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Nearly 500 participate in Polar Bear Plunge in Connellsville

Lori C. Padilla | for the Daily Courier - Charter members of the Polar Bear Plunge at Yough Park in Connellsville take to the water to celebrate the 10th anniversary of the event on New Year's Day. Jamie McPoyle, one of those members first to brave the elements, makes his way out of the Youghiogheny River after completely submerging himself, to celebrate the beginning of 2014.
<div style='float:right;width:100%;' align='right'><em>Lori C. Padilla  |  for the Daily Courier</em></div>Charter members of the Polar Bear Plunge at Yough Park in Connellsville take to the water to celebrate the 10th anniversary of the event on New Year's Day. Jamie McPoyle, one of those members first to brave the elements, makes his way out of the Youghiogheny River after completely submerging himself, to celebrate the beginning of 2014.
Lori C. Padilla | for the Daily Courier - Frank Jacobyansky laughs at the chill in the air as he splashes water on his chest exclaiming, 'It's not that cold,' before the 10th annual Polar Bear Plunge into the Youghiogheny River in Connellsville. Jacobyansky is recognized as the originator of the event, which has grown to include hundreds of participants and donations for local food banks.
<div style='float:right;width:100%;' align='right'><em>Lori C. Padilla  |  for the Daily Courier</em></div>Frank Jacobyansky laughs at the chill in the air as he splashes water on his chest exclaiming, 'It's not that cold,' before the 10th annual Polar Bear Plunge into the Youghiogheny River in Connellsville. Jacobyansky is recognized as the originator of the event, which has grown to include hundreds of participants and donations for local food banks.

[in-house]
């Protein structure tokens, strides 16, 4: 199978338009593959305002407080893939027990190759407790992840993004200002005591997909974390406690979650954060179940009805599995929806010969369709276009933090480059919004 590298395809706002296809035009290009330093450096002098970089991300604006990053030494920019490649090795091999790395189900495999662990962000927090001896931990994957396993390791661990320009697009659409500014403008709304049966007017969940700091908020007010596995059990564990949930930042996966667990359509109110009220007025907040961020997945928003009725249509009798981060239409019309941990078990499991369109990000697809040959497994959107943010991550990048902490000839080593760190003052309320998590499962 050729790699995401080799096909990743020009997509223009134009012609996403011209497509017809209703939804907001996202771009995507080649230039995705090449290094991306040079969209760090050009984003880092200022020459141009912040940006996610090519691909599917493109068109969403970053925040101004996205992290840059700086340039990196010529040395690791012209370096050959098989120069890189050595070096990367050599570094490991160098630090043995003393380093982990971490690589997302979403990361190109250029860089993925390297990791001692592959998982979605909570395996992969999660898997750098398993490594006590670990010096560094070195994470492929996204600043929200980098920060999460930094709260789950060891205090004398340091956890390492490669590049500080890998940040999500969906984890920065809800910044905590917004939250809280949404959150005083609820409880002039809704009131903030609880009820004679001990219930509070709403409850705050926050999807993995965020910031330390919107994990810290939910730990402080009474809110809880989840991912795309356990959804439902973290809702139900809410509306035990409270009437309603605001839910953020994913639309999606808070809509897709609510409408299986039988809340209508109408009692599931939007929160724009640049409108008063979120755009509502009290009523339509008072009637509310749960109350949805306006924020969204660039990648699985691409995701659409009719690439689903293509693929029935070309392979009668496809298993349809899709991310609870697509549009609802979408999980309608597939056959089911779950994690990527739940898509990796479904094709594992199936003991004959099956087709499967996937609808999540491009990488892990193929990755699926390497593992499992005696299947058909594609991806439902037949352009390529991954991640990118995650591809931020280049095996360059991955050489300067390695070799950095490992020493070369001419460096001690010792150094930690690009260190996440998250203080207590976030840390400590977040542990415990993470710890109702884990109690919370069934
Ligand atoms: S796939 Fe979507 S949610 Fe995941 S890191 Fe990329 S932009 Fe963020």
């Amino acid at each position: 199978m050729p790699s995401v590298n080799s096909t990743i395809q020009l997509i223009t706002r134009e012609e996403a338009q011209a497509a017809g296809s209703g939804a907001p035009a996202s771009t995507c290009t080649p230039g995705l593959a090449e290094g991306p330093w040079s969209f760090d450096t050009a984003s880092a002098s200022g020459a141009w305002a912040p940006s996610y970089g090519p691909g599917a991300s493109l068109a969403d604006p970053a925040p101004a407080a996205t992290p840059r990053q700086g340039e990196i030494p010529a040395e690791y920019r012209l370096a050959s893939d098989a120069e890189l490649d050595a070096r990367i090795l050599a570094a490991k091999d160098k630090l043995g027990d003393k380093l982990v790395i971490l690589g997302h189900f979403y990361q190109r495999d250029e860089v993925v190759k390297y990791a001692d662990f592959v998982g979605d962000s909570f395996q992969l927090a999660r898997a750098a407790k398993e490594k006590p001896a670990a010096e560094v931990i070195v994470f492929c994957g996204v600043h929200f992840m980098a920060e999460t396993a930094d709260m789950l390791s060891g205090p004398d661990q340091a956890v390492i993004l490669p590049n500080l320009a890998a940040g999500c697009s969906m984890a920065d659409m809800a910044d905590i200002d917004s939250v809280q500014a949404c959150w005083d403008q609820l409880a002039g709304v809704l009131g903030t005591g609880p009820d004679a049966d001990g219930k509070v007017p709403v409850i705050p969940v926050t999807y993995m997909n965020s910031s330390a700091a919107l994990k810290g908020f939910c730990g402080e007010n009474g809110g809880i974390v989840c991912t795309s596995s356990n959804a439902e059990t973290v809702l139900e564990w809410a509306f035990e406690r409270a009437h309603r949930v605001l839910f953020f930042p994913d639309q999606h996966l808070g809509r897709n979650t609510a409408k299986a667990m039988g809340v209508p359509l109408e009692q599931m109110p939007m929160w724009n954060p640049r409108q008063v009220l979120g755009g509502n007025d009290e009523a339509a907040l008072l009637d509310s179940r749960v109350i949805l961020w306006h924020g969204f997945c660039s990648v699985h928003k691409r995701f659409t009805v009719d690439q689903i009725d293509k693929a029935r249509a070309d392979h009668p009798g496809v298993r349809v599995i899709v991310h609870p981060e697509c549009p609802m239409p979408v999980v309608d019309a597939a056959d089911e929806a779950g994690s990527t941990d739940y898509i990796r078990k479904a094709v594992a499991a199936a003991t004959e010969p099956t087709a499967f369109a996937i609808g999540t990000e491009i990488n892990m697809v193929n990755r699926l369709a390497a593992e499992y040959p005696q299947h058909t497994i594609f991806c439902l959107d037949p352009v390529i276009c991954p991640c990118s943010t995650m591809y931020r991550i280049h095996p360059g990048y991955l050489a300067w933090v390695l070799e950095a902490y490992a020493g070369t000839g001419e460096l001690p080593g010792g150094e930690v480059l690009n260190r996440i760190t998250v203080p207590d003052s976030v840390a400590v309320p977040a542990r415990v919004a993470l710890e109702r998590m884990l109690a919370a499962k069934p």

Lori C. Padilla | for the Daily Courier - Polar Bear Plunge participants wave as their picture is taken in commemoration of the 10th year of the event in Connellsville. Hundreds braved the chilly Youghiogheny River, diving in to ring in the new year on Wednesday morning.
<div style='float:right;width:100%;' align='right'><em>Lori C. Padilla  |  for the Daily Courier</em></div>Polar Bear Plunge participants wave as their picture is taken in commemoration of the 10th year of the event in Connellsville. Hundreds braved the chilly Youghiogheny River, diving in to ring in the new year on Wednesday morning.
Lori C. Padilla | for Trib Total Media - Superman and Batman decided to show their resistance to cold and snow by taking a New Year's jump into the Youghiogheny River in Connellsville during the 10th annual Polar Bear Plunge on Wednesday, January 1, 2014. Man of Steel Greg Kloock of Scottdale (left) joins forces with the Dark Knight Mark Hofmann of Connellsville.
<div style='float:right;width:100%;' align='right'><em>Lori C. Padilla  |  for Trib Total Media</em></div>Superman and Batman decided to show their resistance to cold and snow by taking a New Year's jump into the Youghiogheny River in Connellsville during the 10th annual Polar Bear Plunge on Wednesday, January 1, 2014. Man of Steel Greg Kloock of Scottdale (left) joins forces with the Dark Knight Mark Hofmann of Connellsville.
Lori C. Padilla | for the Daily Courier - Charter member George Eutsey of Connellsville (right) highlights his name before taking his10th jump into the Youghiogheny River in Connellsville on New Year's Day. The Polar Bear Plunge celebrated its 10th year on Wednesday with many of the charter members participating. Chase McKnight of Dunbar (left) looks for his name to highlight for his third year of the plunge.